Landlord takes legal action to remove Hooters from Hong Kong premises over HK$1.5m in unpaid rent
The Dor Fook Company, the landlord of the chain’s branch in Central district, is seeking to repossess two premises let to the restaurant on Wyndham Street since 2016, a court writ shows
A Hong Kong landlord appears to have lost its appetite for US restaurant firm Hooters, after the eatery chain best known for its scantily clad waitresses failed to pay its rent for the second time in the city.
The Dor Fook Company, the landlord of the chain’s branch in Central district, is seeking to repossess two premises let to the restaurant on Wyndham Street since 2016, a court document filed on Friday showed.
The court writ said Hooters Restaurants Limited had not been paying its rent and rates – amounting to HK$1.52 million (US$195,000) – for its premises in the Yu Yuet Building in the SoHo area since October last year. Failure to pay the rent “has constituted a repudiation” of the lease, the landlord argued.
If Hooters does not return the premises, Dor Fook is also claiming HK$371,700 for every month it stays there starting from February. It also seeks HK$17,932 per month for future rates.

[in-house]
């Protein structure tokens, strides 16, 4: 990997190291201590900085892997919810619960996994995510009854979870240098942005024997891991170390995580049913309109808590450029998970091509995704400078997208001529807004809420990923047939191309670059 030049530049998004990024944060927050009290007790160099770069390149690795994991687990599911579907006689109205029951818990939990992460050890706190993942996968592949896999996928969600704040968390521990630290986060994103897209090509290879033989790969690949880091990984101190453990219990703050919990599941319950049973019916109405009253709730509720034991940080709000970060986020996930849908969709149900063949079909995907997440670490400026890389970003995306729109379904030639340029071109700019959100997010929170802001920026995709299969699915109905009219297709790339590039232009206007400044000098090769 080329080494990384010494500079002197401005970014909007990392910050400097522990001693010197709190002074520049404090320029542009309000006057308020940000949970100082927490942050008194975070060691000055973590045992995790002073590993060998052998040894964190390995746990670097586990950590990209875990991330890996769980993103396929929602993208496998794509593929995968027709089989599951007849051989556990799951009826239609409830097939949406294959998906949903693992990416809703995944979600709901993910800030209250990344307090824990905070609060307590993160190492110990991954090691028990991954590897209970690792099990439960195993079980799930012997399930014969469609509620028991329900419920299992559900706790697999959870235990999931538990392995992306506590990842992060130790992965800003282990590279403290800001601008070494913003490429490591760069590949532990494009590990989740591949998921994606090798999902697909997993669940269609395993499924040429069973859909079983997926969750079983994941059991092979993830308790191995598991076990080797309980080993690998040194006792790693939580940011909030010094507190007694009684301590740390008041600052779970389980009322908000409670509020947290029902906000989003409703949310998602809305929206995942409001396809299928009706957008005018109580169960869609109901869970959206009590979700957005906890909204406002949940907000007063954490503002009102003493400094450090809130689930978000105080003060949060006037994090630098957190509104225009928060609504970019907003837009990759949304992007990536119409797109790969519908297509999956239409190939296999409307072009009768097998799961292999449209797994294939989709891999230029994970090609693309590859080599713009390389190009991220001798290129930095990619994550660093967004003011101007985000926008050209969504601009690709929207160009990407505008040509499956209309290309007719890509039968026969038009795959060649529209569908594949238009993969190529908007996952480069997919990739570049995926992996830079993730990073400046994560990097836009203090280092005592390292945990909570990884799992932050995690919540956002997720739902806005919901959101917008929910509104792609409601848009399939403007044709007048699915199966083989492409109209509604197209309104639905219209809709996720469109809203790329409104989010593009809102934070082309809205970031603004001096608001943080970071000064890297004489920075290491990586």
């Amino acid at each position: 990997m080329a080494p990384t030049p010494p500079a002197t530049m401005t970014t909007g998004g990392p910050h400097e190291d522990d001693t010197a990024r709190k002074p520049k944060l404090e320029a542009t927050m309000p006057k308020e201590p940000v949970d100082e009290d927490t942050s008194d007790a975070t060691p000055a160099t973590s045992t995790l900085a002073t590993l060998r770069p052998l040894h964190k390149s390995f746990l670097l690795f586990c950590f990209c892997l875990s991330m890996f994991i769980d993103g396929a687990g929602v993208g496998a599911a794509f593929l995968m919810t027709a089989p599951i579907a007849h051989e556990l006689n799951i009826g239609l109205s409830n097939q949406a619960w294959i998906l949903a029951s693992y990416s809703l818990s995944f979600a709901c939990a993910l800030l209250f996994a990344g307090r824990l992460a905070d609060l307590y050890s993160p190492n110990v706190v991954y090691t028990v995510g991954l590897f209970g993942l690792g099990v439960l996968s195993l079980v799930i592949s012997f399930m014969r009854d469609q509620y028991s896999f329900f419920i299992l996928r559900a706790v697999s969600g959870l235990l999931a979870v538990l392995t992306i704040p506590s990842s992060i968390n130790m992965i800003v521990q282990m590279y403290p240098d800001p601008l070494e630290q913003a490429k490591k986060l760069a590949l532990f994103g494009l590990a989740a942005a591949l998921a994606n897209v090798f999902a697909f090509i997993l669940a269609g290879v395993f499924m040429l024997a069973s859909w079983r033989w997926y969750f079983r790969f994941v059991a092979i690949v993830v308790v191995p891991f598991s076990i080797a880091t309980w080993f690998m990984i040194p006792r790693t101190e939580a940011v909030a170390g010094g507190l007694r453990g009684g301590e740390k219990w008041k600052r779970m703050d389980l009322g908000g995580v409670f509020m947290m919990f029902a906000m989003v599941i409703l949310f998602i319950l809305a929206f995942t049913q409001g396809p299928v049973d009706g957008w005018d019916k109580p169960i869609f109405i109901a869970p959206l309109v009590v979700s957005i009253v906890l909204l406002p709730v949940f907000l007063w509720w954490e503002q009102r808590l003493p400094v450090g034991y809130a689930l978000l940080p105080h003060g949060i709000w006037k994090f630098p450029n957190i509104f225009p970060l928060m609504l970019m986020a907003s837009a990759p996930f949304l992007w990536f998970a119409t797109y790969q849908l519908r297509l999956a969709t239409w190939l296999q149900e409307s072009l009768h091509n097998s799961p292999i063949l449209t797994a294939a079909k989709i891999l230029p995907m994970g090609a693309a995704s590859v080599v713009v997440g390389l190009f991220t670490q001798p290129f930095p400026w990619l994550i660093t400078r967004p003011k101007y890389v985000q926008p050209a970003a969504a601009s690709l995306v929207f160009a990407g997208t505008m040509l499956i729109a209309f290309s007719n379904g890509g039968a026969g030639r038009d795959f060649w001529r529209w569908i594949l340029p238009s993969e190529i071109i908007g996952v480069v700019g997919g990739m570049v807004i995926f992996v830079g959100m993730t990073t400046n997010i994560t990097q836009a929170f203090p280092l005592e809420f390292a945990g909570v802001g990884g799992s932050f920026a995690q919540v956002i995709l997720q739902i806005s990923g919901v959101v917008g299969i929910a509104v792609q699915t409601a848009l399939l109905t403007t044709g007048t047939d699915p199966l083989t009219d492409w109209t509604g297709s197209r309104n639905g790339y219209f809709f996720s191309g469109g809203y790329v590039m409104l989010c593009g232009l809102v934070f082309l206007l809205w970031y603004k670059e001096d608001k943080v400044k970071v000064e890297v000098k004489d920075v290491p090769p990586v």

It is the second time Hooters, which arrived in Hong Kong in 2016, has been sued over rent. Dor Fook lodged a legal bid in September last year for HK$1.13 million or three months’ worth of unpaid rent.
Days after the legal action was reported, its then Asia president, Daniel Yong, confirmed with the Post that the full amount had been paid. Yong, when contacted on Monday, said he had left the position.
The company had not responded to requests for comment as of Monday.
According to the writ, Hooters signed a 10-year lease in March 2016 for its ground-floor venue, agreeing to pay HK$330,000 per month for the first year.
By the tenth year, it was expected to pay HK$511,938 a month.
Another five-year lease was signed for a room above the shop, for which the chain would pay a monthly rent of HK24,000 for the first year.
The company failed to pay the rent for both premises starting from October and November, despite prompts from the landlord’s lawyer, the writ said.